McLaren's fabulous-looking Elva was all about firsts, as it was the brand's first open-cockpit car that could be driven on public roads. It was also their lightest and the most extreme-looking supercar. And if you must know, not all of them were screenless, as some were fitted with the optional heated glass windscreen, complete with the surround made of carbon fiber. This version also gets washer jets, rain-sensing wipers, and sun visors and increases the weight by 44 pounds (20 kg).
With a curb weight of 2,798 pounds (1,269 kg), the McLaren Elva has many things in common with the 720S, Senna, and Speedtail. It measures 181.5 in (4,611 mm) in length, 76.5 in (1,944 mm) in width, and 42.8 in (1,088 mm) in height with the doors closed. As for the straight-line performance, it is more than any petrolheads would ever need. It can hit 62 mph (100 kph) and 124 mph (200 kph) in 2.8 and 6.8 seconds, respectively, and has a 203 mph (326 kph) top speed and a 1/4-mile time of 9.9 seconds.
Anyone with a slight thing for modern Maccas can tell you that it uses a 4.0-liter V8 engine with dual turbos that can be revved up to a stunning 8,500 rpm. Available at 7,500 rpm, the output is rated at 804 hp (815 ps/600 kW), and it produces 590 pound-feet (800 Nm) of torque at 5,500 rpm. Everything goes to the rear wheels through a seven-speed gearbox. For what it's worth, it returns the equivalent of 19.8 US mpg (11.9 l/100 km) combined on the WLTP cycle and emits 270 g/km of CO2.
Due to its roofless and screenless design, it is bound to turn heads anywhere, yet its future owner will have to make sure that they keep an eye on the weather should they not wish to make that exquisite interior wet. It's finished in white and features some red accents here and there, and comes with red leather upholstery with contrasting white trim in the cockpit. Air conditioning is obviously on deck, as it is a modern machine, after all, alongside an audio system, reversing camera, infotainment system, and lots of carbon fiber trim.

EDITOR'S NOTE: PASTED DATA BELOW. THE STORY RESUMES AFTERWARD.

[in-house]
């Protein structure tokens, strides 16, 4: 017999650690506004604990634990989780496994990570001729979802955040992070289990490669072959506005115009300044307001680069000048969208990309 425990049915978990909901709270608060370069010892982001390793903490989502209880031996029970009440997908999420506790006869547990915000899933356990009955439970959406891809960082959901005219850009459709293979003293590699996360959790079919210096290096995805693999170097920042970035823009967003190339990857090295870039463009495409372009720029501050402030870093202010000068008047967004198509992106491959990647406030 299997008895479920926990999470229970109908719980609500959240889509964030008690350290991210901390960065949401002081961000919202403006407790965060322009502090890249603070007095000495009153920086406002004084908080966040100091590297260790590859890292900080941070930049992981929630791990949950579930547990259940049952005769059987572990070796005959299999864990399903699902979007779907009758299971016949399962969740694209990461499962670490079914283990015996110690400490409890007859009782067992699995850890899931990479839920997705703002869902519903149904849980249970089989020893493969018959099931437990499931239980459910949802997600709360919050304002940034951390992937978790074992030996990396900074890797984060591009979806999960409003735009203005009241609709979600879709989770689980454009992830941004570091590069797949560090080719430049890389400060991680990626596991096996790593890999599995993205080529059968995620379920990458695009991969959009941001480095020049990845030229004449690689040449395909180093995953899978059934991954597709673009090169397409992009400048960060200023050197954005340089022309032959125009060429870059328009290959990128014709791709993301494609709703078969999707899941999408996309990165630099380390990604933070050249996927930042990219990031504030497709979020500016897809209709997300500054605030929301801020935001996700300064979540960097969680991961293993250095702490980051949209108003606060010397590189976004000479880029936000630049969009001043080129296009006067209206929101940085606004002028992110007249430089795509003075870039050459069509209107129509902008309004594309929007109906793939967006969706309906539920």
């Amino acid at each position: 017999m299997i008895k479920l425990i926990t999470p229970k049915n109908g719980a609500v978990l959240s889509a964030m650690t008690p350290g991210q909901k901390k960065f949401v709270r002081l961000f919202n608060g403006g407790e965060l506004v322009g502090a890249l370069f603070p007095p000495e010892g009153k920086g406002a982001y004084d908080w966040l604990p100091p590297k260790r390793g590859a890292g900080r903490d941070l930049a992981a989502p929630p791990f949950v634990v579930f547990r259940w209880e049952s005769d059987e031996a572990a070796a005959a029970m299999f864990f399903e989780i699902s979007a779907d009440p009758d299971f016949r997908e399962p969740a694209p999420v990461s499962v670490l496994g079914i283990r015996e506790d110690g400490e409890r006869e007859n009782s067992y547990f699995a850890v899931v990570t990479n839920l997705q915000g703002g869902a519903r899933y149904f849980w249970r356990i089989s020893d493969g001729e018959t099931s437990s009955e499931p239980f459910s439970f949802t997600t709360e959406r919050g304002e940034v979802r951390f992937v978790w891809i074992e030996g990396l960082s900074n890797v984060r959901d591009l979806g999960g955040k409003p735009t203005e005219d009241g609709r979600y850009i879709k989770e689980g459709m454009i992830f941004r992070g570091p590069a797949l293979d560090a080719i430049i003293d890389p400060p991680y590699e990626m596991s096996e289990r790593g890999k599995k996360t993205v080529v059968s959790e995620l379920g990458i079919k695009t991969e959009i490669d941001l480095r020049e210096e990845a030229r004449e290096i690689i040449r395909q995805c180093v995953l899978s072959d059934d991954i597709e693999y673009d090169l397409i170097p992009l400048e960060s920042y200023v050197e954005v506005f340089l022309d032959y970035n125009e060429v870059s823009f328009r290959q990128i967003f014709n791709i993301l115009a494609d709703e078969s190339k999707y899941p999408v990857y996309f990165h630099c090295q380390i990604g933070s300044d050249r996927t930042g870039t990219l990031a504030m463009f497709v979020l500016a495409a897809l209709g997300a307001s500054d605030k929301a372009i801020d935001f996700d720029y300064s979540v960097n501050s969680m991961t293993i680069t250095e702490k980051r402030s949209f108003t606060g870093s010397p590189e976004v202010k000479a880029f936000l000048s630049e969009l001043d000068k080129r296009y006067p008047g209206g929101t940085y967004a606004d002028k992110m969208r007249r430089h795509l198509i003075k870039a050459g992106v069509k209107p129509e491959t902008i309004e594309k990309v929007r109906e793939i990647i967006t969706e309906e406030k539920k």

Now, over $2 million is a lot of money to pay for anything, let alone a car, but if you're considering spending your hard-earned (or is it?) money on it, then you should at least consider jumping behind the wheel of a new McLaren 750S before you do. It's a lot more practical, comes with windows and a roof over the passenger compartment, and it's equally fast to 62 mph despite having less power from its V8 that's rated at 740 hp (750 ps/552 kW). At 206 mph (332 kph), the top speed is superior to that of the Elva. Oh, and the 750S starts shy of the $330,000, excluding destination.
That's a lot to think of, and if you're willing to live with a used McLaren, then its predecessor, the 720S, might be just what the doctor ordered. A decent example will set you back in the region of $200,000, so you could buy no fewer than ten copies for the single price of this Elva. We don't know about you, but if we were shopping for a barely-driven or brand-new McLaren, we'd probably pass on this Elva and get the 750S instead. And by us, that would be an I. But what would you do?